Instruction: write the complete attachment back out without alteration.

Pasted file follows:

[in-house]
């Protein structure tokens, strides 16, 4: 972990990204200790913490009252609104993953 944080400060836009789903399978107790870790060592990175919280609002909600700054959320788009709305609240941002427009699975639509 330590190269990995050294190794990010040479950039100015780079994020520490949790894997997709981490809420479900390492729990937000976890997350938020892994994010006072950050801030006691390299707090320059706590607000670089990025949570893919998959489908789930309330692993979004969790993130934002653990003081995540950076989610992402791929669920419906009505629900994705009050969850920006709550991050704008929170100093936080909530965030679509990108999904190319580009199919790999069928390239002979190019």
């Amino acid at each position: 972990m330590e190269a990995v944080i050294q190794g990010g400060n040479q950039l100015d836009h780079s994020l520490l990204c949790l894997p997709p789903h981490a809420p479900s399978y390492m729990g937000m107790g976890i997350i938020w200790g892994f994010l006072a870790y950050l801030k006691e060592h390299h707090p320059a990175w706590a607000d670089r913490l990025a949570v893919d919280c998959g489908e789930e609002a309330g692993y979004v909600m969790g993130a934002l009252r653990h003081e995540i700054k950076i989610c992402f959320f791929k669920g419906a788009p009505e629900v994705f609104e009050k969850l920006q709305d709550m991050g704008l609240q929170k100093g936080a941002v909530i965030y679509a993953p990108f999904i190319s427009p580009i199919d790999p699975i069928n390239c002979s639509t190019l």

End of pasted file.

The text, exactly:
[in-house]
């Protein structure tokens, strides 16, 4: 972990990204200790913490009252609104993953 944080400060836009789903399978107790870790060592990175919280609002909600700054959320788009709305609240941002427009699975639509 330590190269990995050294190794990010040479950039100015780079994020520490949790894997997709981490809420479900390492729990937000976890997350938020892994994010006072950050801030006691390299707090320059706590607000670089990025949570893919998959489908789930309330692993979004969790993130934002653990003081995540950076989610992402791929669920419906009505629900994705009050969850920006709550991050704008929170100093936080909530965030679509990108999904190319580009199919790999069928390239002979190019």
């Amino acid at each position: 972990m330590e190269a990995v944080i050294q190794g990010g400060n040479q950039l100015d836009h780079s994020l520490l990204c949790l894997p997709p789903h981490a809420p479900s399978y390492m729990g937000m107790g976890i997350i938020w200790g892994f994010l006072a870790y950050l801030k006691e060592h390299h707090p320059a990175w706590a607000d670089r913490l990025a949570v893919d919280c998959g489908e789930e609002a309330g692993y979004v909600m969790g993130a934002l009252r653990h003081e995540i700054k950076i989610c992402f959320f791929k669920g419906a788009p009505e629900v994705f609104e009050k969850l920006q709305d709550m991050g704008l609240q929170k100093g936080a941002v909530i965030y679509a993953p990108f999904i190319s427009p580009i199919d790999p699975i069928n390239c002979s639509t190019l």